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J Child Psychol Psychiatry. 2012 Jun;53(6):651-9. doi: 10.1111/j.1469-7610.2011.02499.x. Epub 2011 Nov 26.

Empathy in children with autism and conduct disorder: group-specific profiles and developmental aspects.

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Department of Child and Adolescent Psychiatry, Psychosomatics and Psychotherapy, Goethe-University Frankfurt/M., Deutschordenstraße 50, Frankfurt am Main, Germany.



  A deficit in empathy is discussed to underlie difficulties in social interaction of children with autism spectrum disorder (ASD) and conduct disorder (CD). To date, no study has compared children with ASD and different subtypes of CD to describe disorder-specific empathy profiles in clinical samples. Furthermore, little is known about age influences on the development of empathic skills. The aim of the current study was to compare cognitive and emotional empathy in different age groups of children with ASD, CD with elevated or low callous-unemotional-traits (CU+ vs. CU-) and a matched control group (CG).


  Fifty-five boys with ASD, 36 boys with CD-CU+, 34 boys with CD-CU- and 67 controls were included. The study implemented three tasks on emotion recognition, perspective taking and emotional affection induced by another person's situation. Multivariate Analysis of variance with the factors group and age (median split) including their interaction term was performed to describe disorder-specific profiles.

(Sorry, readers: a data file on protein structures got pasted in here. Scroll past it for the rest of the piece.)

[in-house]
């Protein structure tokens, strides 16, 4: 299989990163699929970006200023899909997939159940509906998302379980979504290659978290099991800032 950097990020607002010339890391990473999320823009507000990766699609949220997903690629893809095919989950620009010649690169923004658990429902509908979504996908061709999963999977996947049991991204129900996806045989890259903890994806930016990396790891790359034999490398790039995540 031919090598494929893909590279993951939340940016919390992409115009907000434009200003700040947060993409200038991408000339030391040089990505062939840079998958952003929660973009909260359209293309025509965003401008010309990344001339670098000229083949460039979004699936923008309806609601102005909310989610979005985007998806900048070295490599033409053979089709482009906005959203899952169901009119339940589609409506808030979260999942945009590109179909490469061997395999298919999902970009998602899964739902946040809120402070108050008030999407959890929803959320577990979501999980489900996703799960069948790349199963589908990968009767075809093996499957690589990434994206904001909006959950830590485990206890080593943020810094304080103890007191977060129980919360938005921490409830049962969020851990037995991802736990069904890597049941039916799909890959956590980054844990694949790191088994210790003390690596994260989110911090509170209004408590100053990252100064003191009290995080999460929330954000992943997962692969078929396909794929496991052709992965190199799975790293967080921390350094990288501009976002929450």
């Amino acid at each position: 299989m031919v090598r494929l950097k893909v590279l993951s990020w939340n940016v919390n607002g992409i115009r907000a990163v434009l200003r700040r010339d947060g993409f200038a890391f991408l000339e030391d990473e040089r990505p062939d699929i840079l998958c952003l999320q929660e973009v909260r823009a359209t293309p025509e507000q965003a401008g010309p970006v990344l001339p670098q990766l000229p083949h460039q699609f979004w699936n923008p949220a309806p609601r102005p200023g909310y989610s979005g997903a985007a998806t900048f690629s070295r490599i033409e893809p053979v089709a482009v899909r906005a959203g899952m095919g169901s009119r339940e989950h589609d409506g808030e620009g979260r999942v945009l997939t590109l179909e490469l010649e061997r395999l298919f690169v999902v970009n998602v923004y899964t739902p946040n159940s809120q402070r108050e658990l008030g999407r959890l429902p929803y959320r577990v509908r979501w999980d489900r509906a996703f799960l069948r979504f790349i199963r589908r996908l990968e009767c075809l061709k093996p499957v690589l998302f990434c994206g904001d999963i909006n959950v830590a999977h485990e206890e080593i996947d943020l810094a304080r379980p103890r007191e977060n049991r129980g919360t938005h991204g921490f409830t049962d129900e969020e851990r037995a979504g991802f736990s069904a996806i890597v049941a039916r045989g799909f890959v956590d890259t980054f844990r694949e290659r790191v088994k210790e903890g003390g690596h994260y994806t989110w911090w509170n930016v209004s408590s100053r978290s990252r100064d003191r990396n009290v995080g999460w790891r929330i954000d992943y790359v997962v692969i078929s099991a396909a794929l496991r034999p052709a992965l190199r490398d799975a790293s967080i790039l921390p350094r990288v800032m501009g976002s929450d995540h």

Empathy profiles showed differential impairment in children with ASD and CD-CU+. Boys with ASD were impaired in cognitive empathy while participants with CD-CU+ were impaired in emotional empathy. Children with CD-CU- did not differ from the CG. However, boys with CD-CU- were less emotionally reactive in response to film stimuli than children with ASD. Furthermore, we found strong age effects indicating an increase in cognitive and affective empathic skills beyond early infancy in all groups.


  In this study, distinct empathic profiles in children with ASD and CD-CU+ were found. Furthermore, the work demonstrates improvement of empathic skills throughout childhood and adolescence, which is comparable for individuals with psychiatric disorders and control children. These results yield implications for further research as well as for therapeutic interventions.

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